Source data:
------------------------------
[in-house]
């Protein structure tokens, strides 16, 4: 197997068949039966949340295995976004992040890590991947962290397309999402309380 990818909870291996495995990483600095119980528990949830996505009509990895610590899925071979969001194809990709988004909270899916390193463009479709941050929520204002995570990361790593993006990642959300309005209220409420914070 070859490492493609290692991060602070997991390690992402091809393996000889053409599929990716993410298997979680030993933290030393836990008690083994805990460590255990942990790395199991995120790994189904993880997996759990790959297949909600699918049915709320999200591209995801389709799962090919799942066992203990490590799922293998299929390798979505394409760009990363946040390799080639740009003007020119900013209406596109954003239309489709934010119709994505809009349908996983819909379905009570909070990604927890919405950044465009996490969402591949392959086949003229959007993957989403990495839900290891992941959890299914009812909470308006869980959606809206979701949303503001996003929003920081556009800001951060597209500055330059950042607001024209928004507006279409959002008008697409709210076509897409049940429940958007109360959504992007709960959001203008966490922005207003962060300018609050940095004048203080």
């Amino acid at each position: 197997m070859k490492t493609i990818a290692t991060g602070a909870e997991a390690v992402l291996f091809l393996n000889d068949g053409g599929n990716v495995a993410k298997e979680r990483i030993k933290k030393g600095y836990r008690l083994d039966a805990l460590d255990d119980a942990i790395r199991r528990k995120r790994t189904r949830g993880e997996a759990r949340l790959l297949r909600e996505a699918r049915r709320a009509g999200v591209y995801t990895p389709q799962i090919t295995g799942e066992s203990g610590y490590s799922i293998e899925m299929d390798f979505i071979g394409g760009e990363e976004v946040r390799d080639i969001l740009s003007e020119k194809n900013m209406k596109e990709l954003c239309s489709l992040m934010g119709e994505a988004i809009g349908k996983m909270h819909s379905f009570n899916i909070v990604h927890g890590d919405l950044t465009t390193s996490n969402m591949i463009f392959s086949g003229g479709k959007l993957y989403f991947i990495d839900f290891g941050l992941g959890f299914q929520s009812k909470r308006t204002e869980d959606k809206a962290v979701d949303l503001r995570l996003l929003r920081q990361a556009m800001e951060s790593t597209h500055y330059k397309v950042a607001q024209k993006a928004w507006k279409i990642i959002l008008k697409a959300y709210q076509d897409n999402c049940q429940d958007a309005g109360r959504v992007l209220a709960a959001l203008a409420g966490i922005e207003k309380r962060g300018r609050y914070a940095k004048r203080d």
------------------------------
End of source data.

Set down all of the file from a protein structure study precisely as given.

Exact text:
[in-house]
């Protein structure tokens, strides 16, 4: 197997068949039966949340295995976004992040890590991947962290397309999402309380 990818909870291996495995990483600095119980528990949830996505009509990895610590899925071979969001194809990709988004909270899916390193463009479709941050929520204002995570990361790593993006990642959300309005209220409420914070 070859490492493609290692991060602070997991390690992402091809393996000889053409599929990716993410298997979680030993933290030393836990008690083994805990460590255990942990790395199991995120790994189904993880997996759990790959297949909600699918049915709320999200591209995801389709799962090919799942066992203990490590799922293998299929390798979505394409760009990363946040390799080639740009003007020119900013209406596109954003239309489709934010119709994505809009349908996983819909379905009570909070990604927890919405950044465009996490969402591949392959086949003229959007993957989403990495839900290891992941959890299914009812909470308006869980959606809206979701949303503001996003929003920081556009800001951060597209500055330059950042607001024209928004507006279409959002008008697409709210076509897409049940429940958007109360959504992007709960959001203008966490922005207003962060300018609050940095004048203080």
């Amino acid at each position: 197997m070859k490492t493609i990818a290692t991060g602070a909870e997991a390690v992402l291996f091809l393996n000889d068949g053409g599929n990716v495995a993410k298997e979680r990483i030993k933290k030393g600095y836990r008690l083994d039966a805990l460590d255990d119980a942990i790395r199991r528990k995120r790994t189904r949830g993880e997996a759990r949340l790959l297949r909600e996505a699918r049915r709320a009509g999200v591209y995801t990895p389709q799962i090919t295995g799942e066992s203990g610590y490590s799922i293998e899925m299929d390798f979505i071979g394409g760009e990363e976004v946040r390799d080639i969001l740009s003007e020119k194809n900013m209406k596109e990709l954003c239309s489709l992040m934010g119709e994505a988004i809009g349908k996983m909270h819909s379905f009570n899916i909070v990604h927890g890590d919405l950044t465009t390193s996490n969402m591949i463009f392959s086949g003229g479709k959007l993957y989403f991947i990495d839900f290891g941050l992941g959890f299914q929520s009812k909470r308006t204002e869980d959606k809206a962290v979701d949303l503001r995570l996003l929003r920081q990361a556009m800001e951060s790593t597209h500055y330059k397309v950042a607001q024209k993006a928004w507006k279409i990642i959002l008008k697409a959300y709210q076509d897409n999402c049940q429940d958007a309005g109360r959504v992007l209220a709960a959001l203008a409420g966490i922005e207003k309380r962060g300018r609050y914070a940095k004048r203080d």